The Pure Expectations Theory (PEH) • Shape of the yield curve depends on the investors’ expectations about future interest rates. • If interest rates are expected to increase, L-T rates will be higher than S-T rates and vice versa. Thus, the yield curve can slope up or down. • PEH assumes that MRP = 0. • Long-term rates are an average of current and future short-term rates. • If PEH is correct, you can use the yield curve to “back out” expected future interest rates.
Observed Treasury Rates If PEH holds, what does the market expect will be the interest rate on one-year securities, one year from now? Three-year securities, two years from now?
Conclusions About PEH • Some argue that the PEH isn’t correct, because securities of different maturities have different risk. • General view (supported by most evidence) is that lenders prefer S-T securities, and view L-T securities as riskier. • Thus, investors demand a MRP to get them to hold L-T securities (i.e., MRP > 0).
Other Factors That Influence Interest Rate Levels • Federal Reserve Policy • Federal Budget Deficit or Surplus • International Factors • Level of Business Activity
Trading in Foreign Currencies • Aspot rateis the rate applied to buy currency for immediate delivery. • Spot Exchange Rate Quotations • Direct quotation: U.S. dollar price of one unit of foreign currency. • Indirect quotation: Foreign currency price per one unit of U.S. dollar. • Note that an indirect quotation is the reciprocal of a direct quotation.
Trading in Foreign Currencies • A cross rateis the exchange rate between any two currencies not involving U.S. dollars. • In practice, cross rates are usually calculated from direct or indirect rates; that is, on the basis of U.S. dollar exchange rates. • When currencies are not related to one another in a consistent manner, currency arbitrage opportunities exist.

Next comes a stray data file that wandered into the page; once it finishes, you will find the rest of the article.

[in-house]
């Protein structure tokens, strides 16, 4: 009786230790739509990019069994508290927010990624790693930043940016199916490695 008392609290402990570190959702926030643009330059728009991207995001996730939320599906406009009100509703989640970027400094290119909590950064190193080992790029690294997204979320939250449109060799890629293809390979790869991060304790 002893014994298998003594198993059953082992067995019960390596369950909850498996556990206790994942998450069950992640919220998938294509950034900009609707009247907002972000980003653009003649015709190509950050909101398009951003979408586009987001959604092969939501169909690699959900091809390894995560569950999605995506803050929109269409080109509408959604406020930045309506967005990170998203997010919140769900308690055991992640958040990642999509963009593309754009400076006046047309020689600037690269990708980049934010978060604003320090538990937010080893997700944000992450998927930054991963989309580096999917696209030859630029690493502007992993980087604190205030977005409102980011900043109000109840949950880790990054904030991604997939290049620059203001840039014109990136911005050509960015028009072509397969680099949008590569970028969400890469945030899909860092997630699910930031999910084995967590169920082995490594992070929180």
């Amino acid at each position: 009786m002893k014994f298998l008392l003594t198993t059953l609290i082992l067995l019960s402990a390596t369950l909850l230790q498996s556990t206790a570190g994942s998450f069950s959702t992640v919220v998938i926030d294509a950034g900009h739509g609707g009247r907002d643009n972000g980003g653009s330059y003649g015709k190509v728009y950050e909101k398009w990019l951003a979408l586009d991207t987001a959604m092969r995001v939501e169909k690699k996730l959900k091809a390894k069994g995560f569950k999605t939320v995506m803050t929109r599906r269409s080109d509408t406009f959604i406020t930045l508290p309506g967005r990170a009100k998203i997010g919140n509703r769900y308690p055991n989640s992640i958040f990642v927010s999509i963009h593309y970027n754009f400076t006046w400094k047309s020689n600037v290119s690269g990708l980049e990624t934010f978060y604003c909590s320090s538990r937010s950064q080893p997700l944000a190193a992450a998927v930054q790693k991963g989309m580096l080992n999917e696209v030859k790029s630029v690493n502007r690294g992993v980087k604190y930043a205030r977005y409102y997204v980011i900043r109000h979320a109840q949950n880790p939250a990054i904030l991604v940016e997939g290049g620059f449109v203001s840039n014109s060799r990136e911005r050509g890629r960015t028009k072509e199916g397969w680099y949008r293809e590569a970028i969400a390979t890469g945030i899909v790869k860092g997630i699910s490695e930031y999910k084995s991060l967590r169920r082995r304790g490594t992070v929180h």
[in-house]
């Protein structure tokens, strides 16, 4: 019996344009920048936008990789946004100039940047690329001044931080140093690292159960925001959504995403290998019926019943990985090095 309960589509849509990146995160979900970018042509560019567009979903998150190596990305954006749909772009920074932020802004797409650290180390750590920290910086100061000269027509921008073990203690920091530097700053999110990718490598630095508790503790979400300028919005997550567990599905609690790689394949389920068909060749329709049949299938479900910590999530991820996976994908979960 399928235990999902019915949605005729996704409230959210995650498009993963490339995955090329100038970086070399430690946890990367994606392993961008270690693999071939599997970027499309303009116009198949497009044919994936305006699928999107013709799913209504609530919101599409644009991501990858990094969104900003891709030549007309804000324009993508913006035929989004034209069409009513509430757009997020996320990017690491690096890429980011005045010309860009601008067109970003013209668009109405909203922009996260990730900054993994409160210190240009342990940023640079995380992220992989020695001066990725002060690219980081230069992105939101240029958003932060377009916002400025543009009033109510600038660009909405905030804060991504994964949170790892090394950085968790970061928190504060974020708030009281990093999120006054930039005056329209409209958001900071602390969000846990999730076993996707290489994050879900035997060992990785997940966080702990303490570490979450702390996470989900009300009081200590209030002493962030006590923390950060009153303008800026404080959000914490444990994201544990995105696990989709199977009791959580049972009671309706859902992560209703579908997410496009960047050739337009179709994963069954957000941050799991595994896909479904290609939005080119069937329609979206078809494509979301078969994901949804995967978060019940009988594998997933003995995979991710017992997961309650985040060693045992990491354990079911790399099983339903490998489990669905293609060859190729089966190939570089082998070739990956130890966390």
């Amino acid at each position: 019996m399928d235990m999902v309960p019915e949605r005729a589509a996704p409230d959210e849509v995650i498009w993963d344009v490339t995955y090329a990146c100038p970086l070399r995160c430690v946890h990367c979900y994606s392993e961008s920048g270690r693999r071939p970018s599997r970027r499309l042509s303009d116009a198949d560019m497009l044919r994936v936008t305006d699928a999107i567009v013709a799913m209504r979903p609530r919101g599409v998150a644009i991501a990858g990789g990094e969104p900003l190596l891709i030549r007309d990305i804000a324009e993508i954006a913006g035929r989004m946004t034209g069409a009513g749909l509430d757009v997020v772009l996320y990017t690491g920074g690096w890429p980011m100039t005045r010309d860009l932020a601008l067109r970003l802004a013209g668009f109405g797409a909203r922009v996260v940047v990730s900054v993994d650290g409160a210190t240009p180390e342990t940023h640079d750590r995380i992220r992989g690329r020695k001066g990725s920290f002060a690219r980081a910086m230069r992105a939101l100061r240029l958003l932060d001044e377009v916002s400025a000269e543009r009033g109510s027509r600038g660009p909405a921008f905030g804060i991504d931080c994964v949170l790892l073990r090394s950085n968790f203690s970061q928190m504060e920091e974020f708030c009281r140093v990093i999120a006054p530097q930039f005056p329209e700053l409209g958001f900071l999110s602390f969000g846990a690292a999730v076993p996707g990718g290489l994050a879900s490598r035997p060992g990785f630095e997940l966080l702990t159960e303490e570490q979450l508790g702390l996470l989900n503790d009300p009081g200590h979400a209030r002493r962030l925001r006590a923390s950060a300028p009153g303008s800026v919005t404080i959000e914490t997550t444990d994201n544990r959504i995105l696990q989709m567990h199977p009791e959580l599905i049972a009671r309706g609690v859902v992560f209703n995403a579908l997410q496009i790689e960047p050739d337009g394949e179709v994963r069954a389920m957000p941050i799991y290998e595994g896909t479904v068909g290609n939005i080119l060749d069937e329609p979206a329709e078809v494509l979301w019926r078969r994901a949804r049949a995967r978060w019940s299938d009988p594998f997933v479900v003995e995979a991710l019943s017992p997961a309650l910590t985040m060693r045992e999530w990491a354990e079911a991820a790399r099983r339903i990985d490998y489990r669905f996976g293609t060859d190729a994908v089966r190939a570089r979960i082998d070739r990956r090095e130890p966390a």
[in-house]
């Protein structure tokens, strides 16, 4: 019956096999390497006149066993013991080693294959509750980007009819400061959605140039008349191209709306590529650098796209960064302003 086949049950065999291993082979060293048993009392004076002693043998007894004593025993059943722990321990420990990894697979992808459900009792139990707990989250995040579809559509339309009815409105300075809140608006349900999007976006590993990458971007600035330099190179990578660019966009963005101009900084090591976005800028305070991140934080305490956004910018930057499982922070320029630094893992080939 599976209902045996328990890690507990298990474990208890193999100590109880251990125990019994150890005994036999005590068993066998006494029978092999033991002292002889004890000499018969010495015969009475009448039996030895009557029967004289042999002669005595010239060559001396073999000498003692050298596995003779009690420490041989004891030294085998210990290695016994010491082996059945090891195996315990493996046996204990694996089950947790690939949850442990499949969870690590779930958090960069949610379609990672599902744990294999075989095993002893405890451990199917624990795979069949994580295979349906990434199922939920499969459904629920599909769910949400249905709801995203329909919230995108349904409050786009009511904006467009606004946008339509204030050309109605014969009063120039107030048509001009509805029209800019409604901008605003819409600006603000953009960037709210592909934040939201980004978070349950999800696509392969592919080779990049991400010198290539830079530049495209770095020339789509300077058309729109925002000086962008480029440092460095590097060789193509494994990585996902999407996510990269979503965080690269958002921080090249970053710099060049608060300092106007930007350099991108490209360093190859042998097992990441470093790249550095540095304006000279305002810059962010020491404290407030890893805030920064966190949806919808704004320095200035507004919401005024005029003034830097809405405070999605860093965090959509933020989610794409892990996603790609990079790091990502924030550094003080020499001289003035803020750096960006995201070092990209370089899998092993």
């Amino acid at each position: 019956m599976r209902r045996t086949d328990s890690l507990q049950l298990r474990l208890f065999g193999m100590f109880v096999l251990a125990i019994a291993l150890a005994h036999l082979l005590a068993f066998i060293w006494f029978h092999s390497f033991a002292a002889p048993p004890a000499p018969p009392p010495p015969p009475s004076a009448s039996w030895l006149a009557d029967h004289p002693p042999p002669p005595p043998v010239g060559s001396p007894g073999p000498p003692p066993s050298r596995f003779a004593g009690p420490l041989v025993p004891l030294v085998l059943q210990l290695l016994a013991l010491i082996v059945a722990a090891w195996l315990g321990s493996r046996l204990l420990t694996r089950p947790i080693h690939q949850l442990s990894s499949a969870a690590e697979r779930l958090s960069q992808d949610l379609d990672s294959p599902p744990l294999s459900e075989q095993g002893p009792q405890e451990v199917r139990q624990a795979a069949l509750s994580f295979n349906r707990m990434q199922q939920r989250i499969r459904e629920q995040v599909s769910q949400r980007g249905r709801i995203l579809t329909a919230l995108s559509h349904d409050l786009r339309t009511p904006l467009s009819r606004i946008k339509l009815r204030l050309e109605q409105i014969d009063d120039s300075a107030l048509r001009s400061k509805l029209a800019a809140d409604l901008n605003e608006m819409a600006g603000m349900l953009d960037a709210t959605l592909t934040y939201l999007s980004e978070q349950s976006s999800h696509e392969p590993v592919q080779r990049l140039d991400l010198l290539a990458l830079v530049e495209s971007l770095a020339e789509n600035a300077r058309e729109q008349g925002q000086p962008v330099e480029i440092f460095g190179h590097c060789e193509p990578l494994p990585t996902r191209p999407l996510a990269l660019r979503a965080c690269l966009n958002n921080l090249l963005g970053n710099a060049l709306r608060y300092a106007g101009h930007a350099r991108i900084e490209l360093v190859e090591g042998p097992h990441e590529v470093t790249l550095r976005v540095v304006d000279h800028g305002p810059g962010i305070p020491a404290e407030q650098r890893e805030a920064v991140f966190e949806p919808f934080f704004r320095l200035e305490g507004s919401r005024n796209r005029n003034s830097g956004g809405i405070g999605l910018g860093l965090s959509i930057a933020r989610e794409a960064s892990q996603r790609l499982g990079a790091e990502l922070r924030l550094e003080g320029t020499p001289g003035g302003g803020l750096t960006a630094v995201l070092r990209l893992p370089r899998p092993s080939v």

Trading in Foreign Currencies • Aforward rateisthe rate applied to buy currency at some agreed-upon future date. • Forward premium: FR > SR • Forward discount: FR < SR • The primary determinant of the spot/forward rate relationship is relative interest rates.
Interest Rate Parity (IRP) • Interest rate parityimplies that investors should expect to earn the same return on similar-risk securities in all countries: Here, kh = periodic interest rate in the home country. kf = periodic interest rate in the foreign country. f1 = one-year forward rate e0 = current spot rate
Interest Rate Parity (IRP) • Interest rate parity shows why a particular currency might be at a forward premium or discount. • If domestic interest rates are higher than foreign interest rates, the foreign currency is selling at a forward premium. • Discounts prevail if domestic interest rates are lower than foreign interest rates. • Arbitrage forces interest rates back to parity.
Purchasing Power Parity (PPP) • Purchasing power parityimplies that the level of exchange rates adjusts so that identical goods cost the same amount in different countries. Ph = Pf(Spot rate) or Spot rate = Ph/Pf
Inflation, Interest Rates, and Exchange Rates • Lower inflation leads to lower interest rates, so borrowing in low-interest countries may appear attractive to multinational firms. • However, currencies in low-inflation countries tend to appreciate against those in high-inflation rate countries, so the true interest cost increases over the life of the loan.